“People will need to make sure they have health insurance and are able to acquire it if they don’t have it — either through the marketplace, Medicare, an employer or privately,” she said.

All tax professionals at H&R Block have received training to handle health-insurance questions.

Ms. St. Croix estimated that about 20 to 25 percent of people in the north country might not be covered with health insurance this year. She said that although the fine for being uninsured this year is expected to be “relatively small,” it will continue to increase in coming years. The fines are based on personal income and household members, she said.

“Next year, fines will double, and for each year you don’t have health insurance, they will go up,” she said.

Due to changes from the ACA, Ms. St. Croix said, the firm expects to spend a lot more time answering questions about tax returns this season.

“We’ll help anyone with questions, but the expectation that we can help everyone is not realistic,” she said, adding that she expects the firm to be busier as a result of the staffing crunch at the IRS. “But I do believe that because the IRS is being up front about (the problem), people will realize that these aren’t issues they’ve incurred on their own. It’s not a problem with their tax return as much as it is the IRS not being able to handle the volume of calls they used to.”

H&R Block expects to increase its client portfolio by about 10 percent this season in the north country, largely as a result of confusion over the ACA, Ms. St. Croix said.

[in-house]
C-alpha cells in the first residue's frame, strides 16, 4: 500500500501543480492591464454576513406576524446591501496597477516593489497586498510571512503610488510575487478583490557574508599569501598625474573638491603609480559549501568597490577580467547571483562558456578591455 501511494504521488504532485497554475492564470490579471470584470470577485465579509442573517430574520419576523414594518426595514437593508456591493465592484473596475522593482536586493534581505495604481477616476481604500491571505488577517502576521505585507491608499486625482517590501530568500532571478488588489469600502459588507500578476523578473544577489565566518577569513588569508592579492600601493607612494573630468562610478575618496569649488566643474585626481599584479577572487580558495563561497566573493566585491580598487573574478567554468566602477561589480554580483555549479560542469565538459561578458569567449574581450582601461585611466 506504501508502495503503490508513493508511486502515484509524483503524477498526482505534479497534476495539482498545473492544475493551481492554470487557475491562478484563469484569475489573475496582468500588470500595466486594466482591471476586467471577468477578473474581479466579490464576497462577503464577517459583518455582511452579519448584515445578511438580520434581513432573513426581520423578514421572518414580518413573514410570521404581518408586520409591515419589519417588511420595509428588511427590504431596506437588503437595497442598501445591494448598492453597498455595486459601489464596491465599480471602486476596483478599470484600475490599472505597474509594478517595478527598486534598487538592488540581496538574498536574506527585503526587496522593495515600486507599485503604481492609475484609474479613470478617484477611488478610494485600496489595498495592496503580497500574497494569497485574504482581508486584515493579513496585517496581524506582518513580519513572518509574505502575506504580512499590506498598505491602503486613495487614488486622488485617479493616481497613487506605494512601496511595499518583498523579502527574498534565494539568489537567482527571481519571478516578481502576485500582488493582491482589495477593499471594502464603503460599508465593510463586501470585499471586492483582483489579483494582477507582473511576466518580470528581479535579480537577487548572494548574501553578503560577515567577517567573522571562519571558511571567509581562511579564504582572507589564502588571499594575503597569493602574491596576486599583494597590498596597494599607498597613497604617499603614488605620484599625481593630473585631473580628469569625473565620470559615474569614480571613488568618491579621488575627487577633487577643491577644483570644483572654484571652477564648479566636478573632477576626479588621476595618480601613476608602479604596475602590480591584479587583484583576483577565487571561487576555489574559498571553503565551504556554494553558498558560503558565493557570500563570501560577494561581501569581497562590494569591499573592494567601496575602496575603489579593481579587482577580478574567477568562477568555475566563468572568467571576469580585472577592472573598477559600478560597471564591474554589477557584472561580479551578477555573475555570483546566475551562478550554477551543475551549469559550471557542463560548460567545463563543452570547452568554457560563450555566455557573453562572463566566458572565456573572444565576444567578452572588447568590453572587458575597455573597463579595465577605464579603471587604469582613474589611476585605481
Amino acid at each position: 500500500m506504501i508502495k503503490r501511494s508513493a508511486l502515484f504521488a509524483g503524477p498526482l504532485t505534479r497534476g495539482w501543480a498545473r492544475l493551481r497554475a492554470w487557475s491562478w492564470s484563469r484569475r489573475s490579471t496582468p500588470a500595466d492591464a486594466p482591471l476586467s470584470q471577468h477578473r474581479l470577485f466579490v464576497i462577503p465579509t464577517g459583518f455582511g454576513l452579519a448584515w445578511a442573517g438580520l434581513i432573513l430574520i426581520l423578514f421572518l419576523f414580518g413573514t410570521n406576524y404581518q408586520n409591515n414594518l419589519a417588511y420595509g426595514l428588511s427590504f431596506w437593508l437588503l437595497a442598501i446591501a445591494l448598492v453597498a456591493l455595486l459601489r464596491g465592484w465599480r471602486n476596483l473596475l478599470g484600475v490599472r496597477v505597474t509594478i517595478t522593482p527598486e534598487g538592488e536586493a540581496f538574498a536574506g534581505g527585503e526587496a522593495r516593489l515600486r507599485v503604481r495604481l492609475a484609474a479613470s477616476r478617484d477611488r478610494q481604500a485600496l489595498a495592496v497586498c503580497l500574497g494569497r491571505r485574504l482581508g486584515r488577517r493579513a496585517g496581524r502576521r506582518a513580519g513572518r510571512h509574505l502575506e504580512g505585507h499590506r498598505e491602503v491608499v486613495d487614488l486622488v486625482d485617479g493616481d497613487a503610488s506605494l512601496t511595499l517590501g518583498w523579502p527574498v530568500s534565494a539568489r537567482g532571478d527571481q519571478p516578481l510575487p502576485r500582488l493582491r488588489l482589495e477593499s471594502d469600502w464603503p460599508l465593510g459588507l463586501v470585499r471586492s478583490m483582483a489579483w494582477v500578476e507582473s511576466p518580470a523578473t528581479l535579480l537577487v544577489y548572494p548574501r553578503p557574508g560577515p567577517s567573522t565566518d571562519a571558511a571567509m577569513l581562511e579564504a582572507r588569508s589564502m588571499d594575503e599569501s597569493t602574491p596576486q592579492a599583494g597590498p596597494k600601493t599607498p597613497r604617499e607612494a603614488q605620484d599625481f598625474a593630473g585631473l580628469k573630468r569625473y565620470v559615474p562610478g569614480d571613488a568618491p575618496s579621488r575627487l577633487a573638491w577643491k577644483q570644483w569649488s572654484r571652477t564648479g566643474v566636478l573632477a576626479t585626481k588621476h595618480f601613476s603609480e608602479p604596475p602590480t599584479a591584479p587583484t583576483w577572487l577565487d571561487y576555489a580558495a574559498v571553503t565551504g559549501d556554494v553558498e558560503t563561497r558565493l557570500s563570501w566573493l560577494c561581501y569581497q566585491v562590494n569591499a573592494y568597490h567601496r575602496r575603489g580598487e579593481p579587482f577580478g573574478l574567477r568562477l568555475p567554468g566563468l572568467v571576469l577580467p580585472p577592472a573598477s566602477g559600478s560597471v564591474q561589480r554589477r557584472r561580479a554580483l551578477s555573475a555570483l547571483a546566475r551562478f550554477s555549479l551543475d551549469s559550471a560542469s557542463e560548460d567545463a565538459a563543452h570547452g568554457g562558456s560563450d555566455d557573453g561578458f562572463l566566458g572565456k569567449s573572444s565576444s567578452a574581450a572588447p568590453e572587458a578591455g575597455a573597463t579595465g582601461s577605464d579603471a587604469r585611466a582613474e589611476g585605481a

Michael Crowley, CPA, principal of Crowley & Halloran CPAs in Watertown, said the firm hopes to expand its client size by 10 to 15 percent this season because of new requirements on tax returns introduced by the ACA. He said the IRS’s inability to handle questions is expected to spur more people to seek professional help.

“People that call up the IRS are going to be waiting more, and it means clients will have more questions for us,” Mr. Crowley said. “For the general populace, they’re kind of stuck if they’re not using a tax preparer. … This is the first year of the rollout with the individual mandate for health care, and there may be a large number of people who don’t know about it and want to get their taxes prepared this year.”

It’s a trend that Mr. Crowley said all tax preparers are hoping to capitalize on by expanding their number of clients.

“If we could get another 60 to 65 clients this year, we would be happy,” he said.

Nathaniel J. Carroll, tax accountant and CPA for Bowers & Co. CPAs in Watertown, said he doesn’t expect the ACA will be a major hurdle for taxpayers to handle on their tax returns.

“It boils down to two questions: Were you covered for the year and did you receive any subsidy from the act during the year? It’s just a matter of educating your clients,” he said. “That said, a large portion of the effect is more hype than anything else. It’s probably going to affect less than one out of five people.”

 

 

By Ted Booker, Times Staff Writer